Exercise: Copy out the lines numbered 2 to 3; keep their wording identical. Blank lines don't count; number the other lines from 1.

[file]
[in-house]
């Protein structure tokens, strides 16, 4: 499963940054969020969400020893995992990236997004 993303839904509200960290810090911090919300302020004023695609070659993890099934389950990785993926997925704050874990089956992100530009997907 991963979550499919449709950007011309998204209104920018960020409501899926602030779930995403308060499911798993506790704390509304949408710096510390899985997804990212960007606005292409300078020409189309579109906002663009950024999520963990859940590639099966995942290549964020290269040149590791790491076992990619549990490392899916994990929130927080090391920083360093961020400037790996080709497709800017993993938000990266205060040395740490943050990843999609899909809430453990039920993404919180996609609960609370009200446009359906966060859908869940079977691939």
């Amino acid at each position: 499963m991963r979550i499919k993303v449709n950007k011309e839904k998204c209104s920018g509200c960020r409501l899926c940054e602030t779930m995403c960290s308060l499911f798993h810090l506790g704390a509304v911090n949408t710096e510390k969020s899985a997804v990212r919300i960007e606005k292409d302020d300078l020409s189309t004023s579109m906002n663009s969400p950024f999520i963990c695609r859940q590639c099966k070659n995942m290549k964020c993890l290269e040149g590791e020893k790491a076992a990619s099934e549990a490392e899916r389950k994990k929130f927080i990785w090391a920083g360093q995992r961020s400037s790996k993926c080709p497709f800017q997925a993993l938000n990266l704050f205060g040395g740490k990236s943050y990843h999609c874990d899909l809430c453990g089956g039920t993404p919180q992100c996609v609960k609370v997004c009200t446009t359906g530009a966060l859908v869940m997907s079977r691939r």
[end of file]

């Protein structure tokens, strides 16, 4: 499963940054969020969400020893995992990236997004 993303839904509200960290810090911090919300302020004023695609070659993890099934389950990785993926997925704050874990089956992100530009997907 991963979550499919449709950007011309998204209104920018960020409501899926602030779930995403308060499911798993506790704390509304949408710096510390899985997804990212960007606005292409300078020409189309579109906002663009950024999520963990859940590639099966995942290549964020290269040149590791790491076992990619549990490392899916994990929130927080090391920083360093961020400037790996080709497709800017993993938000990266205060040395740490943050990843999609899909809430453990039920993404919180996609609960609370009200446009359906966060859908869940079977691939």
């Amino acid at each position: 499963m991963r979550i499919k993303v449709n950007k011309e839904k998204c209104s920018g509200c960020r409501l899926c940054e602030t779930m995403c960290s308060l499911f798993h810090l506790g704390a509304v911090n949408t710096e510390k969020s899985a997804v990212r919300i960007e606005k292409d302020d300078l020409s189309t004023s579109m906002n663009s969400p950024f999520i963990c695609r859940q590639c099966k070659n995942m290549k964020c993890l290269e040149g590791e020893k790491a076992a990619s099934e549990a490392e899916r389950k994990k929130f927080i990785w090391a920083g360093q995992r961020s400037s790996k993926c080709p497709f800017q997925a993993l938000n990266l704050f205060g040395g740490k990236s943050y990843h999609c874990d899909l809430c453990g089956g039920t993404p919180q992100c996609v609960k609370v997004c009200t446009t359906g530009a966060l859908v869940m997907s079977r691939r």